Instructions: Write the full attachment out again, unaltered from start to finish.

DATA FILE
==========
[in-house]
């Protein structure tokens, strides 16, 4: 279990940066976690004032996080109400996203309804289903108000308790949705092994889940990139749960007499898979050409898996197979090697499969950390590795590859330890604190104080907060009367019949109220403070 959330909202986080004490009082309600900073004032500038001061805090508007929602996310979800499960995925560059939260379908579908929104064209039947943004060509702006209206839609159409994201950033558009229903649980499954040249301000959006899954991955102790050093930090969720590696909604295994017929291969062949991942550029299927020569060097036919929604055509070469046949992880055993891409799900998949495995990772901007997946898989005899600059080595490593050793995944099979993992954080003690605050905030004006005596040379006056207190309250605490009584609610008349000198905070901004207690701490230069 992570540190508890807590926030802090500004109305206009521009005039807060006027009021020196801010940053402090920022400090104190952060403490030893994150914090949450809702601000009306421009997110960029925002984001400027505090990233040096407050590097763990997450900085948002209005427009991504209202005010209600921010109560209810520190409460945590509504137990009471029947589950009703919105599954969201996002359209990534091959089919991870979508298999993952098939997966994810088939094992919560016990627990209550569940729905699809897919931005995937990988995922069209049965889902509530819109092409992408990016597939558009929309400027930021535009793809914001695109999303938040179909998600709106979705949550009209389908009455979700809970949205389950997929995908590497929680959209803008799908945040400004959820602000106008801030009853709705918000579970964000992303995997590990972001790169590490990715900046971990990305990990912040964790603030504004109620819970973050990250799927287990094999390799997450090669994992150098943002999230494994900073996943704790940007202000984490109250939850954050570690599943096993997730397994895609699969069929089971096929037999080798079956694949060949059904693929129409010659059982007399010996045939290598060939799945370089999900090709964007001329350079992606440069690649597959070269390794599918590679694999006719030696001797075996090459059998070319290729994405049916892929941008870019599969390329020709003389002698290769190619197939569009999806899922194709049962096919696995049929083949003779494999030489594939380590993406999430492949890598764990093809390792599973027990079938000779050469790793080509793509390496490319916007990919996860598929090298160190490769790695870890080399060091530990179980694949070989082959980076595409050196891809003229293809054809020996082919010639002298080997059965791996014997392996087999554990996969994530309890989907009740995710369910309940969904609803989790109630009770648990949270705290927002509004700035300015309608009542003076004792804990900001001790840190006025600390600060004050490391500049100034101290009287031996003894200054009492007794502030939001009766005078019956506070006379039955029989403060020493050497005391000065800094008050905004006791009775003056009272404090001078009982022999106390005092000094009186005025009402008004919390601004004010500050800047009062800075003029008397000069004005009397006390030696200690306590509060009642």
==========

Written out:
[in-house]
């Protein structure tokens, strides 16, 4: 279990940066976690004032996080109400996203309804289903108000308790949705092994889940990139749960007499898979050409898996197979090697499969950390590795590859330890604190104080907060009367019949109220403070 959330909202986080004490009082309600900073004032500038001061805090508007929602996310979800499960995925560059939260379908579908929104064209039947943004060509702006209206839609159409994201950033558009229903649980499954040249301000959006899954991955102790050093930090969720590696909604295994017929291969062949991942550029299927020569060097036919929604055509070469046949992880055993891409799900998949495995990772901007997946898989005899600059080595490593050793995944099979993992954080003690605050905030004006005596040379006056207190309250605490009584609610008349000198905070901004207690701490230069 992570540190508890807590926030802090500004109305206009521009005039807060006027009021020196801010940053402090920022400090104190952060403490030893994150914090949450809702601000009306421009997110960029925002984001400027505090990233040096407050590097763990997450900085948002209005427009991504209202005010209600921010109560209810520190409460945590509504137990009471029947589950009703919105599954969201996002359209990534091959089919991870979508298999993952098939997966994810088939094992919560016990627990209550569940729905699809897919931005995937990988995922069209049965889902509530819109092409992408990016597939558009929309400027930021535009793809914001695109999303938040179909998600709106979705949550009209389908009455979700809970949205389950997929995908590497929680959209803008799908945040400004959820602000106008801030009853709705918000579970964000992303995997590990972001790169590490990715900046971990990305990990912040964790603030504004109620819970973050990250799927287990094999390799997450090669994992150098943002999230494994900073996943704790940007202000984490109250939850954050570690599943096993997730397994895609699969069929089971096929037999080798079956694949060949059904693929129409010659059982007399010996045939290598060939799945370089999900090709964007001329350079992606440069690649597959070269390794599918590679694999006719030696001797075996090459059998070319290729994405049916892929941008870019599969390329020709003389002698290769190619197939569009999806899922194709049962096919696995049929083949003779494999030489594939380590993406999430492949890598764990093809390792599973027990079938000779050469790793080509793509390496490319916007990919996860598929090298160190490769790695870890080399060091530990179980694949070989082959980076595409050196891809003229293809054809020996082919010639002298080997059965791996014997392996087999554990996969994530309890989907009740995710369910309940969904609803989790109630009770648990949270705290927002509004700035300015309608009542003076004792804990900001001790840190006025600390600060004050490391500049100034101290009287031996003894200054009492007794502030939001009766005078019956506070006379039955029989403060020493050497005391000065800094008050905004006791009775003056009272404090001078009982022999106390005092000094009186005025009402008004919390601004004010500050800047009062800075003029008397000069004005009397006390030696200690306590509060009642």